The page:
However, Christie did sign New Jersey bill A-2023 in September of 2012 that bans horse slaughter for human consumption in New Jersey, as well as transportation of horses to slaughter and the sale of horsemeat for human consumption. “This bi-partisan measure is a nod to our decency and respect for horses in our state, ensuring that no horse is slaughtered in New Jersey for human consumption,” Christie said.

As recently as November, Christie signed into law a bill banning bestiality in his state. Perpetrators of such crimes now face up to 18 months in jail and a fine of up to 10,000. Unbelievably, 10 states still do not have laws against bestiality. Yes, you read that right. So kudos, Governor Christie.

The Donkeys

Hillary Clinton
As a senator in 2008, Clinton received an 83 HSLF rating. Clinton was co-sponsor of the 2005 Animal Fighting Prohibitions Act, which prohibits animal fighting and the sale, or transport, of animals for the purpose of fighting.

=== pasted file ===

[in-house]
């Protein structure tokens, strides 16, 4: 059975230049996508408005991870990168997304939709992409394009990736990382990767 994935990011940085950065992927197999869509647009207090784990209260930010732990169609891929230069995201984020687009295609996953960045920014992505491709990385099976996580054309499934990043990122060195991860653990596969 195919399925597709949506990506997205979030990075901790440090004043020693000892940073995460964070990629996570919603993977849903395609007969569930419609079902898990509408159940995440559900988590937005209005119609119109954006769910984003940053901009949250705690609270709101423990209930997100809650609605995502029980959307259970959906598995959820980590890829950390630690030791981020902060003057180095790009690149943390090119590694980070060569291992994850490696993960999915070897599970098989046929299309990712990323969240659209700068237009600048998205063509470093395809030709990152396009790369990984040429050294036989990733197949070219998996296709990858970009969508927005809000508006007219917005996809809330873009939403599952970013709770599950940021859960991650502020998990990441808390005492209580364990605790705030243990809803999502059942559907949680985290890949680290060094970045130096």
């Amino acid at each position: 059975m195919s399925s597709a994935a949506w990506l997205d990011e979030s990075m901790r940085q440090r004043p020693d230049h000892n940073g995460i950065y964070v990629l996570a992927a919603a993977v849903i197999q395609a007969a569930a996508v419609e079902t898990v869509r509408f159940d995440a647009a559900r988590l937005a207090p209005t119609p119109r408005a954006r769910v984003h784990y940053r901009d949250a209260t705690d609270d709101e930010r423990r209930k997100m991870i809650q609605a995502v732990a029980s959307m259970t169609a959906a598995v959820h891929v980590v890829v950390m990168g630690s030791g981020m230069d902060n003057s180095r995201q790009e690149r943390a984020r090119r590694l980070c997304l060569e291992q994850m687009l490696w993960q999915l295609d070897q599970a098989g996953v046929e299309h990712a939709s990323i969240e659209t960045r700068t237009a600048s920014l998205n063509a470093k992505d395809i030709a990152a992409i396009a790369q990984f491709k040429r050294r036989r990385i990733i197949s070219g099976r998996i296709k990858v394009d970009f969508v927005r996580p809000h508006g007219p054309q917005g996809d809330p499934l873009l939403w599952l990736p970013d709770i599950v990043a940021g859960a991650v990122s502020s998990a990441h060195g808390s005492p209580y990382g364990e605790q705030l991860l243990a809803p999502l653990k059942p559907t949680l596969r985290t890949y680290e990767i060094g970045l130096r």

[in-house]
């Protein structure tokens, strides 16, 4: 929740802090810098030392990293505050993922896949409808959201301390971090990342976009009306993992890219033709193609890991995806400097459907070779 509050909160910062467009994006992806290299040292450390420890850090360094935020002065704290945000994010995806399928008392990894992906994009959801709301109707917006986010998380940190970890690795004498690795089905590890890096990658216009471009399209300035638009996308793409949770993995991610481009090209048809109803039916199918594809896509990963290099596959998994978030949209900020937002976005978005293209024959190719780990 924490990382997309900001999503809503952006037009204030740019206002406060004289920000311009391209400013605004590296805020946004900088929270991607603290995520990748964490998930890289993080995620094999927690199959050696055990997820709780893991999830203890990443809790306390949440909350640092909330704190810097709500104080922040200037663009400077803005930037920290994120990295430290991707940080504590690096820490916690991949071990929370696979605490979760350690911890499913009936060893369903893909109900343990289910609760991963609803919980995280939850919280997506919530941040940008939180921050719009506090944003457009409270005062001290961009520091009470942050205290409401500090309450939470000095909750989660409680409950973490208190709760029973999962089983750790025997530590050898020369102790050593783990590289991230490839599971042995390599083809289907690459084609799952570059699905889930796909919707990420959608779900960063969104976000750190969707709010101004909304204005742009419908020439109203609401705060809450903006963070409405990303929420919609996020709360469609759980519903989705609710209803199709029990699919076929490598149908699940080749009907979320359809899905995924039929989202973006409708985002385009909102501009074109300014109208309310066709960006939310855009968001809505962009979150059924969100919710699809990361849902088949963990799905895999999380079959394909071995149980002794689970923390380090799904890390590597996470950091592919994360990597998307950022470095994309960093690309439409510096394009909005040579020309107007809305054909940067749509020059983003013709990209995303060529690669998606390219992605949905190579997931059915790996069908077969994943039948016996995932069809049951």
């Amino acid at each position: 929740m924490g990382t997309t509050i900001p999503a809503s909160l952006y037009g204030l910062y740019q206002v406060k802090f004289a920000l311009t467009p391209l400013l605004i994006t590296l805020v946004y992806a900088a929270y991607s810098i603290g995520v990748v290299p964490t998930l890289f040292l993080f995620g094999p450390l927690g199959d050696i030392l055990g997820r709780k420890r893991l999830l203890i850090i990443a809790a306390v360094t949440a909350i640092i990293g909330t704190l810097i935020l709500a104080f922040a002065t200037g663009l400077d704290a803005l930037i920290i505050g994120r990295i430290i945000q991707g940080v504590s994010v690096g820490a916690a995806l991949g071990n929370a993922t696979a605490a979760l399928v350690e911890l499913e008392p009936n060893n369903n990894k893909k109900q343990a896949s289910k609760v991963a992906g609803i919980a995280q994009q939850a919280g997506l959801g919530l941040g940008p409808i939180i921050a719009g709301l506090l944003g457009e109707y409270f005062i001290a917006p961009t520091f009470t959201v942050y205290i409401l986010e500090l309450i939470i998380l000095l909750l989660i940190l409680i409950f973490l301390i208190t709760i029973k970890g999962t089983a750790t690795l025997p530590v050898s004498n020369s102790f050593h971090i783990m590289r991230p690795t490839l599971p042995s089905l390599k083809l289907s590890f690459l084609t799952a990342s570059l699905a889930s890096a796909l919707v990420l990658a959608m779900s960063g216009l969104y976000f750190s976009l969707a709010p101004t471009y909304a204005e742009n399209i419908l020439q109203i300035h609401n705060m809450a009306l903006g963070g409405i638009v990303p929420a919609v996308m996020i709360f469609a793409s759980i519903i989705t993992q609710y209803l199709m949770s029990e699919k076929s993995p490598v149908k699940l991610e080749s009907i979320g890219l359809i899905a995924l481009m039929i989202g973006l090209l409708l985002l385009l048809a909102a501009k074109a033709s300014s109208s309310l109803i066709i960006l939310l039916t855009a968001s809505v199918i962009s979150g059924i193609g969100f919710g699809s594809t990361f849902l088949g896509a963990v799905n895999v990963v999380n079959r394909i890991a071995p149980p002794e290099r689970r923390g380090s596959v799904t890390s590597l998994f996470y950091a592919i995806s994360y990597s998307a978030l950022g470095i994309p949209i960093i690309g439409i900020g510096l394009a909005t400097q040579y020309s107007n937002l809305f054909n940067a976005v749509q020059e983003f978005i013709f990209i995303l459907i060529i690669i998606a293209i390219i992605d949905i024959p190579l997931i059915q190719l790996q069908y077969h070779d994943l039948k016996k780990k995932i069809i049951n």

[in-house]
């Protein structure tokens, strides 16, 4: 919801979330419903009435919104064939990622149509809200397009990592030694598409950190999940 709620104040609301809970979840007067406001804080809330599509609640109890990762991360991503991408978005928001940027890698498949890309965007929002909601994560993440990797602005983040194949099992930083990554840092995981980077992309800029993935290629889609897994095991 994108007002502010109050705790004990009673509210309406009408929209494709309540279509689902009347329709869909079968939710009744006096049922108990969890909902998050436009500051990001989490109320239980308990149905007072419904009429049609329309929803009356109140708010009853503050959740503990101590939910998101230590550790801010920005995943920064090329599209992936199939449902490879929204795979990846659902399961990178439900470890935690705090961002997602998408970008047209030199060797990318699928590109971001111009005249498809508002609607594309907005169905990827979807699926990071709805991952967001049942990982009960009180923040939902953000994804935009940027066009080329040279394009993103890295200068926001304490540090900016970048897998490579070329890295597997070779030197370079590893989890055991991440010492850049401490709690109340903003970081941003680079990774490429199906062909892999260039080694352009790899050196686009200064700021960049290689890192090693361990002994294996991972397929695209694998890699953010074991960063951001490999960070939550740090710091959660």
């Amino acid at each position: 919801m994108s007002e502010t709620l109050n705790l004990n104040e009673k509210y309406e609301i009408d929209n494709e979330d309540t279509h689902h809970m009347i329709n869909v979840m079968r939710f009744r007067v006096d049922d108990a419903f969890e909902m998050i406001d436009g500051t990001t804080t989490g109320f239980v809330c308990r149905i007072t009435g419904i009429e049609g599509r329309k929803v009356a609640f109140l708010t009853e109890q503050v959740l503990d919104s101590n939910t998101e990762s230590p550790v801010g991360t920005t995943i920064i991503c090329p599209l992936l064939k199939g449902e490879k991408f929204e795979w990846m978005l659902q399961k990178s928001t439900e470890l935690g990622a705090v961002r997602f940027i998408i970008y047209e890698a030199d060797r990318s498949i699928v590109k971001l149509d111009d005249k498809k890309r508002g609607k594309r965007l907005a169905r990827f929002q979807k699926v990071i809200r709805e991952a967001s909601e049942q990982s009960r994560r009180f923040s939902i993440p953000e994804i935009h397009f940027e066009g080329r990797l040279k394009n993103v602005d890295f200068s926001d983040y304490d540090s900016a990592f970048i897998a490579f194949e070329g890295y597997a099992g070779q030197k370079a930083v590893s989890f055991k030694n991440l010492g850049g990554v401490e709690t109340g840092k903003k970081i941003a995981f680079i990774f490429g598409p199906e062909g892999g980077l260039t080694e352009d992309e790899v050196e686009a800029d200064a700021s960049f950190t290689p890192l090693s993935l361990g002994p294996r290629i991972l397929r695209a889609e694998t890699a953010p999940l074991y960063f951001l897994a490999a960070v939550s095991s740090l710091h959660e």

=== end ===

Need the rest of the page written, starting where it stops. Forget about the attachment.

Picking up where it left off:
Additionally, then-senator Clinton co-sponsored Senate Bill 311, which bans the transport, possession, purchase, and sale of horses to be slaughtered for human consumption. She also co-sponsored Senate Bill 394, requiring humane euthanasia of livestock that is too sick or injured to walk, as well as strengthened penalties for violations of the Humane Slaughter law. All of the above bills were signed into law.

As First Lady, Clinton penned a book about presidential pets titled Dear Socks, Dear Buddy: Kids’ Letters to the First Pets. It flew off the shelves.

Bernie Sanders
Since Sanders has spent a lifetime in government, there’s a long record showing his support for animal welfare. lists, very basically, the Senator’s stance on certain animal welfare issues from horse slaughter to breeding and captivity practices.

His senate votes have consistently been pro-animal, granting him a 100 point rating by HSLF in 2014 and an 86 in 2015 due to a missed vote.

In 2007, Sanders co-sponsored 8 bills pertaining to animal welfare. They include: Big Cats and Public Safety Protection Act, Puppy Uniform Protection and Safety Act, PUPS Act, Safeguard American Food Exports Act, Captive Primate Safety Act , Egg Products Inspection Act, Animal Fighting Spectator Prohibition Act, Prevent All Soring Tactics Act.

Sanders most notable anti-animal vote occurred in 2014 when he voted YES for the Bipartisan Sportsmen’s Act.

Article by Ashley Fairfield-Remeza